3. In a single frequency channel communication system stationhaving a transmitter and a receiver operableon said frequency channel on a push-to-talk 'basis by means of a pushto-talk to be'modulatedrby intelligence to ber transmitted and saidreceiver being arranged to reproduce the intelligence' received at a loud-speaker, the combination comprising, means to at times modulate said transmitter byY a given call signal frequency, automatic switching means, means governed by said push-to--talk7 means effective to recurrently deactivate said transmitter and activate saidreceiver Ifor. time` intervals which are short compared to the period between'intervals, and call signal detector means governed by;said,receiver and responsive to receivedl energy of saidgiven call signal frequency duringV said short time intervals tosupply to said loud-speaker audio frequencyv energy of distinctiveV type at recurrent intervals greater 78 than said short intervals.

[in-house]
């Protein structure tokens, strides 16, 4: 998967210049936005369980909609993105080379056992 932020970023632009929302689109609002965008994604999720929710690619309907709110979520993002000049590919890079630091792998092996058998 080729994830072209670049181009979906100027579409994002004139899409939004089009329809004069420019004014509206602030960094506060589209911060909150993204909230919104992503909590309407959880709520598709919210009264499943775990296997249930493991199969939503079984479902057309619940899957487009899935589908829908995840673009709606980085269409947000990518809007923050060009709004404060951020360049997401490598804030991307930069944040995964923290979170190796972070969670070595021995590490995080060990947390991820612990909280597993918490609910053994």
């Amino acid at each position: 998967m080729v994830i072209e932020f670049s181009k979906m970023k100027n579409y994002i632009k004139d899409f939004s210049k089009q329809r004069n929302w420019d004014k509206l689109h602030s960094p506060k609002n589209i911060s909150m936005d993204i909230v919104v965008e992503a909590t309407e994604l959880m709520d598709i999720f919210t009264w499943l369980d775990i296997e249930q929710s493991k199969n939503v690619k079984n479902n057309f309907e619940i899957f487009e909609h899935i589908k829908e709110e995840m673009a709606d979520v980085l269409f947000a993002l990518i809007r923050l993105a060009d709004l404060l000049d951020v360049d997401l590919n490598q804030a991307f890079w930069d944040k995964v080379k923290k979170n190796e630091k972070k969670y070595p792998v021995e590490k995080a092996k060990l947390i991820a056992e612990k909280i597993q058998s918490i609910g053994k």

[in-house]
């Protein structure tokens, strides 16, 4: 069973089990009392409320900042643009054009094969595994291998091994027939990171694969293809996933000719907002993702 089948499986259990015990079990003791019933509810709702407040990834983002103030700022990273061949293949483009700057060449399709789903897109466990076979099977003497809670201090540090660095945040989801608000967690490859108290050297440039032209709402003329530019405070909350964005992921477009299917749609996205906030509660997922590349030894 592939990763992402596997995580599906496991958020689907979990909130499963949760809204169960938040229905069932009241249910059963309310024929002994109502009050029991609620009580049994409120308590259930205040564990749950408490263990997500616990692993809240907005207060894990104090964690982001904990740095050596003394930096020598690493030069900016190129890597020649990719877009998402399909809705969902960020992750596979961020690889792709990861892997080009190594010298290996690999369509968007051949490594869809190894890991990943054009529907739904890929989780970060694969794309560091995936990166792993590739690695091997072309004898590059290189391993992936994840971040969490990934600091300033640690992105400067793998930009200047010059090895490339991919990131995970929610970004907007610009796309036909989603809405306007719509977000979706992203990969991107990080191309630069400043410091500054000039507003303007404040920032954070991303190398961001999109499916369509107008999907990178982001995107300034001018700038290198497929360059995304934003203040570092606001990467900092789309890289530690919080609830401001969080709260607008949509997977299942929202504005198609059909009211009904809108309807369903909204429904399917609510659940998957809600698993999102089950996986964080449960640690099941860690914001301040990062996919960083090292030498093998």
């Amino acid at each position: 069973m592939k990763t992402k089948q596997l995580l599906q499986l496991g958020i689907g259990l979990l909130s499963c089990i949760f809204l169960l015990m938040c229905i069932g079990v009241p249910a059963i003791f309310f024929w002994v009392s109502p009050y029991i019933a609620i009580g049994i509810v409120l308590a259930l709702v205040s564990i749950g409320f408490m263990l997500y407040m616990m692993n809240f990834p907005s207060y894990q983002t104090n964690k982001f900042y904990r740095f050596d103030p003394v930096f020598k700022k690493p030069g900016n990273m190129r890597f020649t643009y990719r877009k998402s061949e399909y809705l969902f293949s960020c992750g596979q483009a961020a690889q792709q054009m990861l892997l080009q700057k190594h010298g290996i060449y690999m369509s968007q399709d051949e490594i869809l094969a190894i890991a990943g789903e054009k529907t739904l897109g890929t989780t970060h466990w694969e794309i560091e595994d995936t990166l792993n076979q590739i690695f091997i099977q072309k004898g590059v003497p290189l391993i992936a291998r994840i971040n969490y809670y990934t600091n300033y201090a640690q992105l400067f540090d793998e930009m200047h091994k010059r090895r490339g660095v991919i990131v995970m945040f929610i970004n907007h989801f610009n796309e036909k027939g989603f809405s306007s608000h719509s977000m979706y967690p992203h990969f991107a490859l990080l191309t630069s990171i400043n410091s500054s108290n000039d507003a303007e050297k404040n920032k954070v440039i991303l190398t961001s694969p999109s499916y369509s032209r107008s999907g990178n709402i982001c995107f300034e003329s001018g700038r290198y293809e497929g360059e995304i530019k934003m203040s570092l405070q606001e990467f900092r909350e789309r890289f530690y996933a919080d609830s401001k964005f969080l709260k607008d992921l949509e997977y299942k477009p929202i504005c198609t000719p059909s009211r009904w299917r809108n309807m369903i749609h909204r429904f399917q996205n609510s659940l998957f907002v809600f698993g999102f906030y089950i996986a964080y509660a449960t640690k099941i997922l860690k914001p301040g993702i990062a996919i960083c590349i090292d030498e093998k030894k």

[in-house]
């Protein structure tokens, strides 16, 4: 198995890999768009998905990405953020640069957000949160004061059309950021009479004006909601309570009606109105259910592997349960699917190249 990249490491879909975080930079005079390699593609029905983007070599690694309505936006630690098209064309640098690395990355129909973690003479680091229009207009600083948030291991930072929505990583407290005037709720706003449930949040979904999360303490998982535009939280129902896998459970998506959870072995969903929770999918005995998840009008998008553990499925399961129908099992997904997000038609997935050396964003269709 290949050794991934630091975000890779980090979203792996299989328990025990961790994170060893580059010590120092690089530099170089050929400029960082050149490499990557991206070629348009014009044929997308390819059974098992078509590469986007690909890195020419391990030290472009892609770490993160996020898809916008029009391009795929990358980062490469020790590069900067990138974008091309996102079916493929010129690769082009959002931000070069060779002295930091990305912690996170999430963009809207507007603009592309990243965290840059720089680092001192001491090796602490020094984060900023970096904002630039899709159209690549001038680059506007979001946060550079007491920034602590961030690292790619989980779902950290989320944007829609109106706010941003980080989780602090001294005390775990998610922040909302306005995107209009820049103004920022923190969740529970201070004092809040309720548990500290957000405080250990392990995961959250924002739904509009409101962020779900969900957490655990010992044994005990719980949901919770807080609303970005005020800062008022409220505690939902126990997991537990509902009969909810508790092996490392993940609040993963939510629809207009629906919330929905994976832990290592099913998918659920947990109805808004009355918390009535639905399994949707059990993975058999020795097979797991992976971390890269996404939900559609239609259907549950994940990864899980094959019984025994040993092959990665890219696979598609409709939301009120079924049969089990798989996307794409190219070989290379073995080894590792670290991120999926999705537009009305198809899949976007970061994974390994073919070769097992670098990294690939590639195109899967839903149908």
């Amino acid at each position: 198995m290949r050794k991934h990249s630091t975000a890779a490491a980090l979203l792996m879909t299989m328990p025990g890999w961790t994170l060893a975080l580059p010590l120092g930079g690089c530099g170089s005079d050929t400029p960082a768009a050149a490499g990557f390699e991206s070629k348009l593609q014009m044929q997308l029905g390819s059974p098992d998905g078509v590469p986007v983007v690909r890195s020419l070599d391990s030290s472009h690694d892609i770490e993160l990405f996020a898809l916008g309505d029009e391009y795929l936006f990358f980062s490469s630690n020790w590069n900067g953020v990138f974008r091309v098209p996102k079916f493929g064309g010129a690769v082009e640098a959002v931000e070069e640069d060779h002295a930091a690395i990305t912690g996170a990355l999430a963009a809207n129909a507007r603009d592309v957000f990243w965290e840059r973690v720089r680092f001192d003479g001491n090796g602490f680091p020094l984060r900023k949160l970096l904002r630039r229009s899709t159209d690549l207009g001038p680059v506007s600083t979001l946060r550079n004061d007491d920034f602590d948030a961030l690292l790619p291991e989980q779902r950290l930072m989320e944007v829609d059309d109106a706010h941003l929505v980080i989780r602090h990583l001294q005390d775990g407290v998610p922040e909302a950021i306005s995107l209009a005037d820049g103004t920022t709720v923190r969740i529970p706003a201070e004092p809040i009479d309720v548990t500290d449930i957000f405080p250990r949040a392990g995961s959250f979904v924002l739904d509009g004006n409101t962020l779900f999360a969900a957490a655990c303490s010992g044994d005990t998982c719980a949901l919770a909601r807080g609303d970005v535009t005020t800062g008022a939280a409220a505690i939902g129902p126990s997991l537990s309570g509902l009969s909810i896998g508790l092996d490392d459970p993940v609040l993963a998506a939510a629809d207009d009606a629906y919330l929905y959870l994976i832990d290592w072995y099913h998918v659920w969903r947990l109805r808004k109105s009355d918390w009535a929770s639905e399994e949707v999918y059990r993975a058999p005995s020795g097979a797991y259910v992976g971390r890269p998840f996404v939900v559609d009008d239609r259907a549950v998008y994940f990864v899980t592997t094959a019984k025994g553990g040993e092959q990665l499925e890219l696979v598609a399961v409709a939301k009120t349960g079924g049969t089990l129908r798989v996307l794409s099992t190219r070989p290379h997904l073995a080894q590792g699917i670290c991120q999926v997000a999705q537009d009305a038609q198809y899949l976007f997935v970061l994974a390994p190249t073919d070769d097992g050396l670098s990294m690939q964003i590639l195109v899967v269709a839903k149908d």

and call signal detector means responsive to the reception of an incoming signalY a dis-- said call signal detec a second electronic switch having ay a period longer than said time intervals, a warning tone oscillator the outputof switch, said transmitter being arrangedv switch when set for, transmission to render said automatic switching'` 4. In a single frequency channel communication system station having a transmitter and a receiver operable on said frequency channel on a push-to-talk basis by means of a push-totalk switch, said transmitter being arranged to be modulated by intelligence to be transmitted and said receiver being arranged to reproduce the intelligence received at a loud-speaker, the combination comprising, means to at times modulate said transmitter by a given call signal frequency, automatic switching means, means governed by said push-to-tal switch when set for transmission to render said automatic switching means effective to recurrently deactivate said transmitter and activate said receiver for short time intervals which are short compared to the period between intervals, and a call signal detector means including a warning tone oscillator having connection to said receiver and responsive to energy of said given call signal frequency received during said short time intervals to actuate said warning tone oscillator at recurrent intervals, and said warning tone oscillator connected to said loud-speaker to sound a distinctive audible signal when said call signal frequency energy is received.